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One thing to perhaps change is to run the small drills slower. I know the usual wisdom says to run at high RPM but without a high feed in rate to with it, the drills will just rub and heat up. Slower RPM allows hand feeding without that overheating risk. Feed pressure of course needs to stay within the limits of the drill size, a 1mm drill can only take so much axial load. A side benefit in stainless is less risk of work hardening.
You are getting HSS drill bits (the ones from Microscrews are HSS) or you are going to try drilling HSS? HSS is generally rock hard and them tempered. I will verify that the drills I bought from Microscrews work on Allen screws, I think I have already done that but will check. If the screws are stainless, then it is likely that the screws work harden while drilling making the task challenging. Stainless can be a major pita to work.
Perhaps it is what you are trying to drill and thus using the wrong drill technology? If I can drill silver steel/drill rod and stainless all day long with them then it is not the drills. (My main hobby is machining)
Maybe but someone else had 8 years after her along with the union to get to today's place. Esp. in recent years the union demand history reminds me of Billy Connolly's Demands Keep Changing skit. To the original poster, sorry for the diversion. I hope you are not disappointed in the drills!
At least you have postal service, the clowns over here arranged for delivery backups of international parcels well into next year. Can't even order from most places outside Canada as they won't accept post from overseas for at least another month. When I do get to order from EU/UK, I save the VAT but pay it on shipping :-)
I buy my small drill bits from https://www.microscrews-shop.nl/ Excellent quality. I use them in steel and stainless as well as aluminium. For brass I dull them slightly and keep in separate box. Are you drilling tool steel (aka silver steel) or High Speed Steel? Tool steel is no problem for the drills I buy above. His hardware is also of excellent quality. (I don't pay the VAT because in Canada, which offsets the shipping cost.)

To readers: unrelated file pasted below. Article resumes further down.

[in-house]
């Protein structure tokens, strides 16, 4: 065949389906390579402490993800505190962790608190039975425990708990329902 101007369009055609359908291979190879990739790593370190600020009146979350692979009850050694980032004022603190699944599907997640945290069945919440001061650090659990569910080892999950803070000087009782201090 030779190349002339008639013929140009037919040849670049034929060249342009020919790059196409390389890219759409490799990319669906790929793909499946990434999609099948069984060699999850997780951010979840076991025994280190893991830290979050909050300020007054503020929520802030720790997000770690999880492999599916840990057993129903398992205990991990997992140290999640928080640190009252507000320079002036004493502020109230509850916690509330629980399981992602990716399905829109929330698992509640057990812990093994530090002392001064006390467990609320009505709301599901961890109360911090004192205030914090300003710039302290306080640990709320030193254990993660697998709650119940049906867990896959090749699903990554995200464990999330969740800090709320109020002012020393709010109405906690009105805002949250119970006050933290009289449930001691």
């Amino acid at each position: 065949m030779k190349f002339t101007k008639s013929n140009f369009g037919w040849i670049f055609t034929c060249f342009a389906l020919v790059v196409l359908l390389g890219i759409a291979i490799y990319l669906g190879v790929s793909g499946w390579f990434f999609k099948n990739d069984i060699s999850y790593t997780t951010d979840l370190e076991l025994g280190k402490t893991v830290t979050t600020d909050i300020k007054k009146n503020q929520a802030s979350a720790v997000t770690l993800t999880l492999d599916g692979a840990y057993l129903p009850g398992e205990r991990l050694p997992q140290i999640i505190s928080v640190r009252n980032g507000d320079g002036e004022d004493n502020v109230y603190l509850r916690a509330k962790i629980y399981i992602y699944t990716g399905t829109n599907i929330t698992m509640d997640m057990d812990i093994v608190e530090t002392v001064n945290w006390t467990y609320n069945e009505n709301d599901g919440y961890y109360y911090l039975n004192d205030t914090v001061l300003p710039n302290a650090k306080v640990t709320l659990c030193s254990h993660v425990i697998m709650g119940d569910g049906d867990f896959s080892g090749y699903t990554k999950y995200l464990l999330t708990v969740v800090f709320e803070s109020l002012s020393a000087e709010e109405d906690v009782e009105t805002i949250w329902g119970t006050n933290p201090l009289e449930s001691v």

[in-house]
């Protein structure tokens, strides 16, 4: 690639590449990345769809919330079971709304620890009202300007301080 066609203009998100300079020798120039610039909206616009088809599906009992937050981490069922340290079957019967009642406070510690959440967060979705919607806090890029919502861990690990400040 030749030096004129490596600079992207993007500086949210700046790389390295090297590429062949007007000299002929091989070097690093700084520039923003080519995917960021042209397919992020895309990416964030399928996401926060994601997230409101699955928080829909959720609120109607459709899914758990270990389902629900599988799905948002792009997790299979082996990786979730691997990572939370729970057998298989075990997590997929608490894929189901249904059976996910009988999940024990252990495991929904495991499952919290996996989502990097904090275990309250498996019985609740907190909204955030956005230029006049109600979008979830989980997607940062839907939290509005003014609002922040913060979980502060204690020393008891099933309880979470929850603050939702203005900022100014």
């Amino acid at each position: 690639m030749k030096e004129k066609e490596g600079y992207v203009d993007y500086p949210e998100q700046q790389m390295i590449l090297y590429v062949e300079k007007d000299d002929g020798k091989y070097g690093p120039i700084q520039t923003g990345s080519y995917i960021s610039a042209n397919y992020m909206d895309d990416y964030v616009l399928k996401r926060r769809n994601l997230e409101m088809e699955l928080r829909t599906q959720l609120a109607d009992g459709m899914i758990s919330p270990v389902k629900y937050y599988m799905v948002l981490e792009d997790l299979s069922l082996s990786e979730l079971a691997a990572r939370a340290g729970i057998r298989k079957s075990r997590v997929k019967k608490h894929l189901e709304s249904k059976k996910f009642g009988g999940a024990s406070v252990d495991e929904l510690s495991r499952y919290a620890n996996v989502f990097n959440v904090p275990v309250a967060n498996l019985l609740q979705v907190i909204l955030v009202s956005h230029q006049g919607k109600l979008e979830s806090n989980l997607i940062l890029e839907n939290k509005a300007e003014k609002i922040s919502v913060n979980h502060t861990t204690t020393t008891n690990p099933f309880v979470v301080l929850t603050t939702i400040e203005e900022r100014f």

Just to provide some more specifics on overall diameter, I have WW wire that is 30ga but the insulation adds variable amounts to that. E.g. one is 0.43mm dia, another is 0.75mm diameter. The solder-able wire that I use is 0.15mm diameter. That is available here: http://www.roadrunnerelectronics.com/epages/BT3782.sf/en_GB/... I still occasionally wire prototypes up using the Vector P173 wiring pencil :-)
The inards of USB cables is very small, and stranded. Often available for few $ at thrift shops. I find WW wire (30ga) plenty robust for most things, used it a LOT in the 70's for backboards on mainframes. Solders very well. If the runs are long-ish then add a clip every few inches for support. If you need really really thin then magnet wire would be your next option. There is solder-able stuff available where the insulation dissolves under high temperature. Insulation is otherwise quite robust.
By printing those photos on A4 you can use dividers and a calculator to determine the ratio between the photo scale and your model. You can then use that info to transfer the line location to your model.
If you have access to the drawings, then measure in several places, level on the bench according to your marks and then run a pencil mark around the hull. Then you have a continuous line to align the tape with. Depending on the hull build, you might have to measure down from the deck (My dad added .75" to the depth of hull to gain displacement for batteries etc.) This led me to measure from the deck line. Once model is in the water, shift ballast around until it is level with the line.